The Ministry of Finance of the government of India governs and administers the IT Act through the CBDT, which from time to time, issues notifications, circulars and instructions, etc., to clarify or interpret the provisions of the IT Act. In addition to this, every year, the Finance Minister of India proposes amendments to the IT Act and revises the applicable rates of taxation annually through the Finance Bill for that year. Once the Indian Parliament approves the proposed amendments, the Finance Bill is enacted and the relevant changes or amendments get incorporated into the law.

The Indian tax year runs from 1 April to 31 March. Certain taxpayers having business income are required to get their account books audited for tax purposes. All companies are required to electronically file income tax returns on or before 30 September of the year following the tax year. In the event transfer pricing provisions are applicable, the due date for filing tax returns is extended to 30 November.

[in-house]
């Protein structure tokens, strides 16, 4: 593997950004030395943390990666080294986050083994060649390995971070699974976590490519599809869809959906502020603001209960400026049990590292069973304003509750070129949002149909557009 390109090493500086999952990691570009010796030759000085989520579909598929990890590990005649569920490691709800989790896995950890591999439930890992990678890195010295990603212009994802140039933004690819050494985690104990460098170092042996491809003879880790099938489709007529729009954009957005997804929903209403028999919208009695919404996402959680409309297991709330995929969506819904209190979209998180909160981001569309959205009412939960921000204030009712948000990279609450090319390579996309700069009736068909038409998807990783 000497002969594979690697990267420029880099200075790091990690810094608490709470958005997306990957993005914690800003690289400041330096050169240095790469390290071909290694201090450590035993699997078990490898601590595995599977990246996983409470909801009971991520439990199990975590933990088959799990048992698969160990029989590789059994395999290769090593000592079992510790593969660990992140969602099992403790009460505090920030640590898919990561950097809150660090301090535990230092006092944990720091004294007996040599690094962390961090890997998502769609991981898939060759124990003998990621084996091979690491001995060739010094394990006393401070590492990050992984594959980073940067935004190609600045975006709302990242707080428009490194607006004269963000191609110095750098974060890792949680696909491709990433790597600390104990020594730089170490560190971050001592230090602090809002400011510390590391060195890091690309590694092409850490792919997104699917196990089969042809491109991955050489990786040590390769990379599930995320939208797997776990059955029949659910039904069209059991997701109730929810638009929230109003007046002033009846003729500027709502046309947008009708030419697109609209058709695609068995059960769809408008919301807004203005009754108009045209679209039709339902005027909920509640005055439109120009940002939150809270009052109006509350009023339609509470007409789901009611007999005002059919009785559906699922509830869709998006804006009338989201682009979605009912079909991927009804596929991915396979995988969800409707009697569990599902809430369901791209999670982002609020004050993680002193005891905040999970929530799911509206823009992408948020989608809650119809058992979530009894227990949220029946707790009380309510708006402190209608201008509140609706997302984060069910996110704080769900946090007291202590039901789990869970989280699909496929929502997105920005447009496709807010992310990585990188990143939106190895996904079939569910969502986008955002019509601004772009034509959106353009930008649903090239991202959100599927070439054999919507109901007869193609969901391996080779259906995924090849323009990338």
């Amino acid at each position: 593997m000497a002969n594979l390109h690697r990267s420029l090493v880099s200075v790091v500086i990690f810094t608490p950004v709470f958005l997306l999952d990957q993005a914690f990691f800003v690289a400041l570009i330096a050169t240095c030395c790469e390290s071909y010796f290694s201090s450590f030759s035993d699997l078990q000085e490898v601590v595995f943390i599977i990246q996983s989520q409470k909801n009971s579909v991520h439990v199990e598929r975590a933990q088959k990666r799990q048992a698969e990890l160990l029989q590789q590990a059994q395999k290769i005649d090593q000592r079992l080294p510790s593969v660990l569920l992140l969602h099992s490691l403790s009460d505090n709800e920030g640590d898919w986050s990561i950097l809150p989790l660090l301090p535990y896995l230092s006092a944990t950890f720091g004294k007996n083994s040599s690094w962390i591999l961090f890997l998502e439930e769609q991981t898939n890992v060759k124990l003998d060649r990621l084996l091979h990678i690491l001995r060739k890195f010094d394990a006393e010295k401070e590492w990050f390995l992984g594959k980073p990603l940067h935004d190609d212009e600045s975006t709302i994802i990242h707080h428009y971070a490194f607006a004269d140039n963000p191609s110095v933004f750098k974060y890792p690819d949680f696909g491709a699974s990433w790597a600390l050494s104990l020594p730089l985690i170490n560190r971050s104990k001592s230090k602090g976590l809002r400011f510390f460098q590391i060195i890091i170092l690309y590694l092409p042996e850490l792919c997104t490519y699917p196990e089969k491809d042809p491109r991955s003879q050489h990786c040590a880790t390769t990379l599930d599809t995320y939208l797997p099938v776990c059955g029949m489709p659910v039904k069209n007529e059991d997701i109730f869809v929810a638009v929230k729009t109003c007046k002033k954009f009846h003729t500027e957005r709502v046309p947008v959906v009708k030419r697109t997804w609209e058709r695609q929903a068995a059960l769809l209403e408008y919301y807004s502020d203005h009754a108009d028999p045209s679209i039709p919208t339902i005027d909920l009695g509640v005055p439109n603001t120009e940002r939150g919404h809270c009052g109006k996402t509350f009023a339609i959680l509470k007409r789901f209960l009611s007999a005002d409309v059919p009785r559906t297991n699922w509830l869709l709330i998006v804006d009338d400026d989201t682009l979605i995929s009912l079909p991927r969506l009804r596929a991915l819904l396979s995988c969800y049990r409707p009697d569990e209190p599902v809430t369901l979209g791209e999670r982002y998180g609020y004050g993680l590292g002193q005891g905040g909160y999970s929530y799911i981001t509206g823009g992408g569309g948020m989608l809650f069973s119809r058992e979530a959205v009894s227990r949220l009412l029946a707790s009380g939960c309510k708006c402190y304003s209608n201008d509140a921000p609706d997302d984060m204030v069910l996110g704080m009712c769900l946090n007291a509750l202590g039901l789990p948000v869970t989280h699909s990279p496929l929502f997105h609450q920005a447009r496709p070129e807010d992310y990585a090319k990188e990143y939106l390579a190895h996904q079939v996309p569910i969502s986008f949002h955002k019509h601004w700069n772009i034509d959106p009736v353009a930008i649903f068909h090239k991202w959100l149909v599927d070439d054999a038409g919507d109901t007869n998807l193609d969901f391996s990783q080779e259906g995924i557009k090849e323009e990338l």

Further, quarterly returns have to be filed for withholding taxes in the prescribed form and manner.

On filing of tax returns, details furnished by the taxpayer are assessed by the tax authorities, and accordingly, an ‘assessment order’ is passed by the ‘assessing officer’ after giving an opportunity of being heard to the taxpayer. A detailed appeal process is provided in the IT Act, which allows taxpayers to challenge an order passed by the tax authorities. The Supreme Court of India (i.e., the apex court of India), and the various High Courts provide a ruling on the law and do not engage in a fact-finding exercise.

Further, an advance ruling may be obtained from the Authority for Advance Rulings (AAR) on any question of law or fact in respect of a transaction undertaken or proposed to be undertaken by a non-resident or with a non-resident. Such a ruling obtained from the AAR is then binding on the revenue authority and the applicant in respect of the concerned transaction.

Tax grouping

India does not recognise group taxation, and each company in a group (or otherwise) is taxed as a separate company.

ii Other relevant taxes
Indirect Taxes